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NAU professor speculates correlation between climate change, genocidal impulse

Alex Alvarez, criminology and criminal justice professor at NAU, told a room full of students that genocide is not inevitable but still possible.

He spoke as part of the Institute for Humanities Research cluster on comparative genocide Wednesday on the Tempe campus.

Alvarez said genocide has been the hallmark of his research for a long time.

“I’ve been studying violence for well over 20 years,” he said. “My therapist tells me that hopefully I’ll be better as soon as I stop studying something so depressing and grim.”

The motivation behind Alvarez’s presentation was to trace types of conflict, with a particular emphasis on genocide, to implications of climate change.

Alvarez said the discussion was meant to be speculative but also grounded in what history teaches about states, boarders, conflict and crime related to genocide.

“I’m not trying to predict the future here,” he said. “But what I want to do is think about what we know about conflict and genocide and how there are certain kinds of conditions that may create certain risks and stresses.”

Alvarez started his lecture by discussing how hardly a week goes by without talking about climate change.

“Most of our attention has been around environmental effects,” he said.

He went on to say that the field of genocide studies has come a long way.

“We know a lot more about them,” he said. “They are not inevitable but are very contingent on a number of conditions that come together called genocidal impulse.”

Alvarez said genocides don’t just simply happen.

“They are usually state perpetrated, intentional, planned, organized and synthetic,” he said. “They are often perpetuated during wars and tend to rely on preexisting conditions. They are instrumental in orientation, means to an end.”

Alvarez referenced several genocides such as the Rwanda genocide and the Holocaust, which were both fueled by pre-existing issues and scapegoating. He said climate change is an example of pre-existing conditions and causes loss in resources, state instability and population migration and dislocation and boundary disputes.

“They can all multiply the effects of one another,” he said. “Border regions tend to be dangerous sources of these kind of pollutions and are where genocidal impulse can be unleashed.”

According to an article by the Scientific American, some experts call the genocide in Darfur the world’s first conflict caused by climate change.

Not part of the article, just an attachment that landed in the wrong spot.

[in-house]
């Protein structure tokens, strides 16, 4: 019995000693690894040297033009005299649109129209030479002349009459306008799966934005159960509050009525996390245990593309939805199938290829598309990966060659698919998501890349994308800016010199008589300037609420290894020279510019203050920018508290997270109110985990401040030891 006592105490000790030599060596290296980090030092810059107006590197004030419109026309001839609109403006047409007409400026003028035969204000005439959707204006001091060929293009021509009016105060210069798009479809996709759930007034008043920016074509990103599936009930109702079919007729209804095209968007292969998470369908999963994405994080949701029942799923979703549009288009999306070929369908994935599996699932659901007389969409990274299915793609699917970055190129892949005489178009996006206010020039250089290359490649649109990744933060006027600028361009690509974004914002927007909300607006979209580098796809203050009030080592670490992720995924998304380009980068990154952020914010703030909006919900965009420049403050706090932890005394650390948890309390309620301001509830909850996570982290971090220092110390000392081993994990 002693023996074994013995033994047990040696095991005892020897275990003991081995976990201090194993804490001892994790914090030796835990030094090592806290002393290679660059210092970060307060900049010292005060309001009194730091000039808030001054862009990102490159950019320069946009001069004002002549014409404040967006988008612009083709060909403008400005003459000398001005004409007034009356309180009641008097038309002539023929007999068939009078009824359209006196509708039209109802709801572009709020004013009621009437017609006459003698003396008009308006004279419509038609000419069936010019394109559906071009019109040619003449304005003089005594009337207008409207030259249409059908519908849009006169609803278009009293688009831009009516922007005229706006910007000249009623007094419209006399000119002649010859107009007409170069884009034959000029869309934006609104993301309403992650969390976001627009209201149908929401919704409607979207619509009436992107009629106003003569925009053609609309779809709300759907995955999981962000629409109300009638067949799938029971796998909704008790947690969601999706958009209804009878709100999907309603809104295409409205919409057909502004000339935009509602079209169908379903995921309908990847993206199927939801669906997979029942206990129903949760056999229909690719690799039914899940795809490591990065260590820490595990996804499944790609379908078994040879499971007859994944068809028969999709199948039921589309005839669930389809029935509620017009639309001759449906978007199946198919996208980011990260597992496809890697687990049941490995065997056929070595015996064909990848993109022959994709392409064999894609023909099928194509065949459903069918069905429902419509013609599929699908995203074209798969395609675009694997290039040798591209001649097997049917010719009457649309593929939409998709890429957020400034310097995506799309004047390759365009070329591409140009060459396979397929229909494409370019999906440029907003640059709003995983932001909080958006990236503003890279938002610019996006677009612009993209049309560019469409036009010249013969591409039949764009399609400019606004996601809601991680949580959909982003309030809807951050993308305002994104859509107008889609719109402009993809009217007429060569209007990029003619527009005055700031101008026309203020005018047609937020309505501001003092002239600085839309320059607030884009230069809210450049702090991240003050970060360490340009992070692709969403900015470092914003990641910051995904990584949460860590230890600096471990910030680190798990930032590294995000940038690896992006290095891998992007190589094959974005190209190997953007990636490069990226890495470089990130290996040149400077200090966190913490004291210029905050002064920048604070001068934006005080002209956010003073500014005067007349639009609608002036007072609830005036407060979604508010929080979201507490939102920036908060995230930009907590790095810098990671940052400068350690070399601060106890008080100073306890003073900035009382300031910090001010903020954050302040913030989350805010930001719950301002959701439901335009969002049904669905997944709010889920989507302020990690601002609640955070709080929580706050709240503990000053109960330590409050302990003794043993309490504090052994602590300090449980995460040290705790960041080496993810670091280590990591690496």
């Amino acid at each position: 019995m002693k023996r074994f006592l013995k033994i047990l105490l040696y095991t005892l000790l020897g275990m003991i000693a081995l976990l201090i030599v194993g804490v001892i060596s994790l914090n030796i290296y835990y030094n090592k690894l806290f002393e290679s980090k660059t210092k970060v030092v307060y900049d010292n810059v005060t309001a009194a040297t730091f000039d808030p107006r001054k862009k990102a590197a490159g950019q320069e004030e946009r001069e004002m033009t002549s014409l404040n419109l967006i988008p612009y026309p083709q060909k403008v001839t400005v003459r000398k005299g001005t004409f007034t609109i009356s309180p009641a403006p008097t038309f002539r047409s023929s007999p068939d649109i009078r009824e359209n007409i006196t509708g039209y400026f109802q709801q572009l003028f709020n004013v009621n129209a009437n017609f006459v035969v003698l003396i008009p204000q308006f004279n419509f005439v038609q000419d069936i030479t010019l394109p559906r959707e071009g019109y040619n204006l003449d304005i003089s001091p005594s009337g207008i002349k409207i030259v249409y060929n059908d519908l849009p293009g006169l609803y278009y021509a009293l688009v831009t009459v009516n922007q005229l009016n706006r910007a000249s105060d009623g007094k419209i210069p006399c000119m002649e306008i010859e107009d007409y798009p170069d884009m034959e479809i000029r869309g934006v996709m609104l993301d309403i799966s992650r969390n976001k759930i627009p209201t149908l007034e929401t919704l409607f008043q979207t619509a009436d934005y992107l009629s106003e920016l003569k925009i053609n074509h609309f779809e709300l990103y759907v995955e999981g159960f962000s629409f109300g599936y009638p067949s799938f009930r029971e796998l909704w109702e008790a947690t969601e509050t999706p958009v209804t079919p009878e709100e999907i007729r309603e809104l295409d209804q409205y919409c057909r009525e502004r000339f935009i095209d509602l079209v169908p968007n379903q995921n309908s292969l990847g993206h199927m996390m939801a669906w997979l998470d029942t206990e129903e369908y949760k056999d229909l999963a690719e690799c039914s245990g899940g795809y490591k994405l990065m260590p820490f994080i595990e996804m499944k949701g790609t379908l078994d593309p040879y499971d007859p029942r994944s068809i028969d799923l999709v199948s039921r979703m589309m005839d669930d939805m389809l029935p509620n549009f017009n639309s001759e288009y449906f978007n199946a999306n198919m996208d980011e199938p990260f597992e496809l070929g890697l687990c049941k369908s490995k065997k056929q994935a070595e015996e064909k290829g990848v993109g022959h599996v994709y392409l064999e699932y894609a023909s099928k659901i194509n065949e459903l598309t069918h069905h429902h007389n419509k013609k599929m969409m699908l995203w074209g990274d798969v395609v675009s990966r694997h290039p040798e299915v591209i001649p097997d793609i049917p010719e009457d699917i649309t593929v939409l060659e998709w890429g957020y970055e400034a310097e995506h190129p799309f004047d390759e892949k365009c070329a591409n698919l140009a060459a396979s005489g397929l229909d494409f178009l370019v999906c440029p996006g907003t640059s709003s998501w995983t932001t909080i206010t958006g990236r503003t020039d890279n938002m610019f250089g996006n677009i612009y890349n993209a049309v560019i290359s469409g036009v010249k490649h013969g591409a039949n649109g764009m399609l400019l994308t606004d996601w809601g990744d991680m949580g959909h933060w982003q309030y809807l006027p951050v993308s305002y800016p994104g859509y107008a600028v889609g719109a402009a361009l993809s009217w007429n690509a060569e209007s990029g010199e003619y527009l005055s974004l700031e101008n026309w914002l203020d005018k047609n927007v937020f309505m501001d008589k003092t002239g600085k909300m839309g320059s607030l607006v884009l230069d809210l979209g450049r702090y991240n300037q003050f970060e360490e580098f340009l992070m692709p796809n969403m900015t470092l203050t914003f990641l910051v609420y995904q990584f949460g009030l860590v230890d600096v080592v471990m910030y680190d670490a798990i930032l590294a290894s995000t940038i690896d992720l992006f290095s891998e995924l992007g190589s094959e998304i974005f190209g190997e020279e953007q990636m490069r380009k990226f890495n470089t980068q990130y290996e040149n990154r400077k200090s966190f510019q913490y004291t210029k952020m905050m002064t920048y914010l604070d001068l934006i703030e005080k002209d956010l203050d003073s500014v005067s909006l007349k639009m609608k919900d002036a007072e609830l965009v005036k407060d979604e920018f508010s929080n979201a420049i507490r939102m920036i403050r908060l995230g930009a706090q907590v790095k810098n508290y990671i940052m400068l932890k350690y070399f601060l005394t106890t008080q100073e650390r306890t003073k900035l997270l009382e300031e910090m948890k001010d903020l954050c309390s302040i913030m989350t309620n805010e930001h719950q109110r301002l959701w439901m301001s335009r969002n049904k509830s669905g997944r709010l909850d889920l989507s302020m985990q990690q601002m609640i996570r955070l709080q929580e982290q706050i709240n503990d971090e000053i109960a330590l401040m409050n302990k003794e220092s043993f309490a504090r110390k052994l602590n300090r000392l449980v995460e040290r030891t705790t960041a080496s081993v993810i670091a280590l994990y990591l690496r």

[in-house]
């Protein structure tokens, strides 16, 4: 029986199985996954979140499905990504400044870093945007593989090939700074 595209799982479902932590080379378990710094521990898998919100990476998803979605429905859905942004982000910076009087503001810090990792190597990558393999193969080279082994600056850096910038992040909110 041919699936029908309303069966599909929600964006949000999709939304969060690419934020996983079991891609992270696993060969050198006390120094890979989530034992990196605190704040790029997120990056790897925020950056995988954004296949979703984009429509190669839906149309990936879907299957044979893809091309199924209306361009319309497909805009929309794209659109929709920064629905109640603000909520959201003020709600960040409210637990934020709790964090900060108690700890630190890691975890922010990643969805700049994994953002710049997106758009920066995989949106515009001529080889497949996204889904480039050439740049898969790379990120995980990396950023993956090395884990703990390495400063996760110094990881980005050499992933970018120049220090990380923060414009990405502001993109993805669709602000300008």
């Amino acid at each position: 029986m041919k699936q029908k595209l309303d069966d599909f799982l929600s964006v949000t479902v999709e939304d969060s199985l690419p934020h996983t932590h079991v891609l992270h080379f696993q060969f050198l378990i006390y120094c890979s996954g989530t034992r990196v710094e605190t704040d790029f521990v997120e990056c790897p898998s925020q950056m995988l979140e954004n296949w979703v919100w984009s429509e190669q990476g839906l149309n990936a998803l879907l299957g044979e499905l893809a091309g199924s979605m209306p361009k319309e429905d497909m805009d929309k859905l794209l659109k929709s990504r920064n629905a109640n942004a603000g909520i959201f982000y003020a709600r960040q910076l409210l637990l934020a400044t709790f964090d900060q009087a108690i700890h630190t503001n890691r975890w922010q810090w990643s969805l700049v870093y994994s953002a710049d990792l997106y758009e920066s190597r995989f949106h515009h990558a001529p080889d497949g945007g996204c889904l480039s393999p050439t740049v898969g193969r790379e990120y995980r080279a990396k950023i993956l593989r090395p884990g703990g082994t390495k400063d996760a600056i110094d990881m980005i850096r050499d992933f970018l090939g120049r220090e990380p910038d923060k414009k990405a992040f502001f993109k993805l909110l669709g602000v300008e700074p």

“... The crisis was sparked, at least in part, by a decline in rainfall over the past 30 years just as the region's population doubled, pitting wandering pastoralists against settled farmers for newly scarce resources, such as arable land,” the article said.

Changes in climate can significantly diminish resources. Alvarez said early evidence of war was due to diminishing resources.

“Historically, violence has often accompanied the struggle for resources during time of struggle,” he said. “Places like Africa are at risk because of poverty, extreme climate and preexisting conditions.”

Although the West is considered to be in better standard, it is still at risk of conflict from climate change.

Alvarez referenced Hurricane Katrina and how violence ensued when there was lack of food and resources.

“The National Guard was given instructions to shoot to kill to prevent looting,” he said.

Alvarez ended the discussion saying it is important to begin thinking strategically to prevent these types of issues.

“Much of it depends upon choices we make as individuals and as societies,” he said. “Are these enough? Only time will tell.”

Volker Benkert, German language and history lecturer at ASU, helped bring the comparative genocide lectures to ASU.

“We got a small grant from the humanities school that enabled us to host these series of talks,” he said. “These occasions are centered around the Holocaust Museum being built in Chandler as they compare different genocides in history.”

Benkert introduced Alvarez to the audience.

“It’s always the sweetest and quietest people who study the most horrendous crimes,” he said.

History graduate student Brianna Theobald, who attended the event, said she had seen flyers about the lecture on campus and was interested in hearing what Alvarez had to say.

“I think that the big thing for me is how he said we should shift the way we think and talk about climate change,” she said. “It isn’t just an environmental issue but also a political and sociological issue.”

Reach the reporter at or follow her on twitter @kelciegrega

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